I remember having toddlers. The number of things we needed to pack just to visit friends and relatives, the constant waking in the night, surely this was the hardest part of parenthood.
“Just wait,” my sister-in-law, a mom to teens, said at the time, “the teen years are the hardest.”
She was the only one who was honest with me. Every other parent to teens I ran into made it seem as though parenting would and did get easier with teens.
You are in the thick of it they would say. It gets better they often promised.
Teenagers were easier because they were more independent and needed less and we as parents would too. Once our children grew, we would require less support from other parents.
The Mommy support groups from the toddler years didn’t follow me into the teen years.
The mommy groups I joined when my kids were young, the ones that helped me figure out which bottle caused the least gas, which phases would pass and offered support during the early days of parenthood, did not follow me throughout the years.
I didn’t need that same level of support anyway, I convinced myself. My kids were older, they got themselves on the bus, made breakfast, could stay home alone, and needed me much less.
What I didn’t realize as my kids entered their teen years was that I would need the support of other parents even more.
While teenagers are more independent, they need their parents just as much, though in different ways and for different reasons. If you are a parent to a teen or a gaggle of them, you already know this.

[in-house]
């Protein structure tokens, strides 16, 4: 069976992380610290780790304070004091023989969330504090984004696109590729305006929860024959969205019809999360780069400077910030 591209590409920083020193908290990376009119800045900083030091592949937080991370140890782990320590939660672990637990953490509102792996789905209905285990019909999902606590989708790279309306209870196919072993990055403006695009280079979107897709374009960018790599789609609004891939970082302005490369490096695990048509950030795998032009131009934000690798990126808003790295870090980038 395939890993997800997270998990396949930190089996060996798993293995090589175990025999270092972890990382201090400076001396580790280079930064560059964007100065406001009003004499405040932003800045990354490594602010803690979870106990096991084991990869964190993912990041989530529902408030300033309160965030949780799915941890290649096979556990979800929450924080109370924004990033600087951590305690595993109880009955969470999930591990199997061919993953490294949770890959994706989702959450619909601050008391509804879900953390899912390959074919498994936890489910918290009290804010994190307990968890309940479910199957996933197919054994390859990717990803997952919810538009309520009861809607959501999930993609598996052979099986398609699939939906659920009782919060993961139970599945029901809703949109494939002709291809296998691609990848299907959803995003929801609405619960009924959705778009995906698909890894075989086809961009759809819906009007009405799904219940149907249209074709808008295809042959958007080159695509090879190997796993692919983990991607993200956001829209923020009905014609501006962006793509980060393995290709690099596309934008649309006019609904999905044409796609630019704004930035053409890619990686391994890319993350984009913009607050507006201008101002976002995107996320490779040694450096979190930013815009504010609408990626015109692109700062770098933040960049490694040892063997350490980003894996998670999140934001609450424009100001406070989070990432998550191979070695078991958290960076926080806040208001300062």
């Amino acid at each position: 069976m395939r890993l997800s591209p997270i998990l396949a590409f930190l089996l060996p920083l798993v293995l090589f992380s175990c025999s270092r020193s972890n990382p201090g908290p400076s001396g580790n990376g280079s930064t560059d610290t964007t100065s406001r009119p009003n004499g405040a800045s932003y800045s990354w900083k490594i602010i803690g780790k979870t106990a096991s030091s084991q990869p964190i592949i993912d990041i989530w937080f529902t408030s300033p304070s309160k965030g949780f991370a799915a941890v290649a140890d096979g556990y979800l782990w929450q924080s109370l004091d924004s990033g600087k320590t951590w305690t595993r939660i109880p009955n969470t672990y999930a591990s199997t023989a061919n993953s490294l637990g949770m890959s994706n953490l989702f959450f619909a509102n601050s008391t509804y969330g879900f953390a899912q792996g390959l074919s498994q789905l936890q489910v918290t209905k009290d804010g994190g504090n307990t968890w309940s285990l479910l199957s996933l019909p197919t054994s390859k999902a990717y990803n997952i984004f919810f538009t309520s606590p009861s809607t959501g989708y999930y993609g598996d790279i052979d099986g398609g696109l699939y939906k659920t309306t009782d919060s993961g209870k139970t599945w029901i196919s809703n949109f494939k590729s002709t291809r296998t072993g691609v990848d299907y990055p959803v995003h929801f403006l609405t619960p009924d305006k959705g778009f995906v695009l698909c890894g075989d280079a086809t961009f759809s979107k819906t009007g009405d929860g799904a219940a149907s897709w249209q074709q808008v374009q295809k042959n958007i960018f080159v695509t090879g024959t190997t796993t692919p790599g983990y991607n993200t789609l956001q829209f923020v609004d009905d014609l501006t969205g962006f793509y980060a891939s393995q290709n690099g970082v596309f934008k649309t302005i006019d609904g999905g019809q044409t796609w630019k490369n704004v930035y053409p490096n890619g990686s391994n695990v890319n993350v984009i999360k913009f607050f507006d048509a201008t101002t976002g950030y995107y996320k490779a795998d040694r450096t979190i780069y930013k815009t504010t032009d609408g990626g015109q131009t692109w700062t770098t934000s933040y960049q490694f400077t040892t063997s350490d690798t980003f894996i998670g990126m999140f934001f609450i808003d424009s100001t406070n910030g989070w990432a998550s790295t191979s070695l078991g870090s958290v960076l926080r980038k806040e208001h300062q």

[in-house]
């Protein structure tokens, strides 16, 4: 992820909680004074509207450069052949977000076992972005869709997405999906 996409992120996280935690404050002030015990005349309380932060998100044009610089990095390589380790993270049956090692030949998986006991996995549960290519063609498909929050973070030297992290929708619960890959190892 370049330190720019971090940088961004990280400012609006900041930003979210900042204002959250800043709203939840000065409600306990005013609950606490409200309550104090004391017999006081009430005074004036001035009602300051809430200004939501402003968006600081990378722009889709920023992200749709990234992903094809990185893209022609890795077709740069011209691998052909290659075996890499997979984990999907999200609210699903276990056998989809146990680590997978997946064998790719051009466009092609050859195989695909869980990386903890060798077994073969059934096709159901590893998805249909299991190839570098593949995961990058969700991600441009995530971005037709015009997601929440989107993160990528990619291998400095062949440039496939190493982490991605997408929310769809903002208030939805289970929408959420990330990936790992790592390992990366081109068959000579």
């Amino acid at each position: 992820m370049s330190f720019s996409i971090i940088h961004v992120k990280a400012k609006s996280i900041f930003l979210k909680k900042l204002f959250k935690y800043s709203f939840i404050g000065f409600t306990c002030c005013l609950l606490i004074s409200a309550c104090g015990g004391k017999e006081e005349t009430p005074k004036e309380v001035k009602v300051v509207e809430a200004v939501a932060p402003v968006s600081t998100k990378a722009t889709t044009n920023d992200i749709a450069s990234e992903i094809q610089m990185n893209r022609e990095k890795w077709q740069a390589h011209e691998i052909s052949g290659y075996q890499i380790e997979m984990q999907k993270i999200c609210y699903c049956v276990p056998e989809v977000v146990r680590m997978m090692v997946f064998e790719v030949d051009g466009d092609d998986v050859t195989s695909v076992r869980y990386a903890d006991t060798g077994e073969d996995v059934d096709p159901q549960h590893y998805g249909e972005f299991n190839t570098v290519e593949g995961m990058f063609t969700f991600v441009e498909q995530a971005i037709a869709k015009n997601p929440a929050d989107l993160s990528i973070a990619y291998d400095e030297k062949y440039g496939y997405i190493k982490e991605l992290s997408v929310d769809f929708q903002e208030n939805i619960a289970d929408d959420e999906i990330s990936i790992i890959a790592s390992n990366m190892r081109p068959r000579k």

The teen years find parents (and their teens) struggling with major life choices and issues. The burgeoning hormones and changing bodies of puberty, teen sex, drugs, learning to drive, body image issues, complex friendship shifts, and a million other confusing things not only make parenting teens difficult but lonely.
We also encounter issues we’ve never dealt with and they can have dangerous and often lifelong consequences for our kids.
This is scary and intimidating, though for some reason we talk parenting teens less.
While there are many sites and groups offering support to brand new parents, parents of toddlers, etc–teen sites aren’t as plentiful.
Parents also seem to stop sharing as much when their children become teenagers. It may be because teens no longer want their parents sharing every intimate detail of their lives with friends or it may be difficult for parents to reach out without feeling judged.
My teens have struggled with things that I haven’t always wanted to share for both of these reasons.
Maybe we feel as though, by the time our kids are teens we should be able to go it alone.
After all, we’ve been doing this parenting thing for more than a decade. But that’s the problem, it never gets easier, not while we try to raise decent and kind humans that may someday do the same.
And when we forget to talk to each other, to connect, to share the difficulties of parenting teenagers, it’s lonely and confusing. There is no shame in admitting that teenagers are hard and parenting them shouldn’t be done alone.
It’s okay to ask for help and offer it. Parenting takes a village, even and especially when raising teenagers.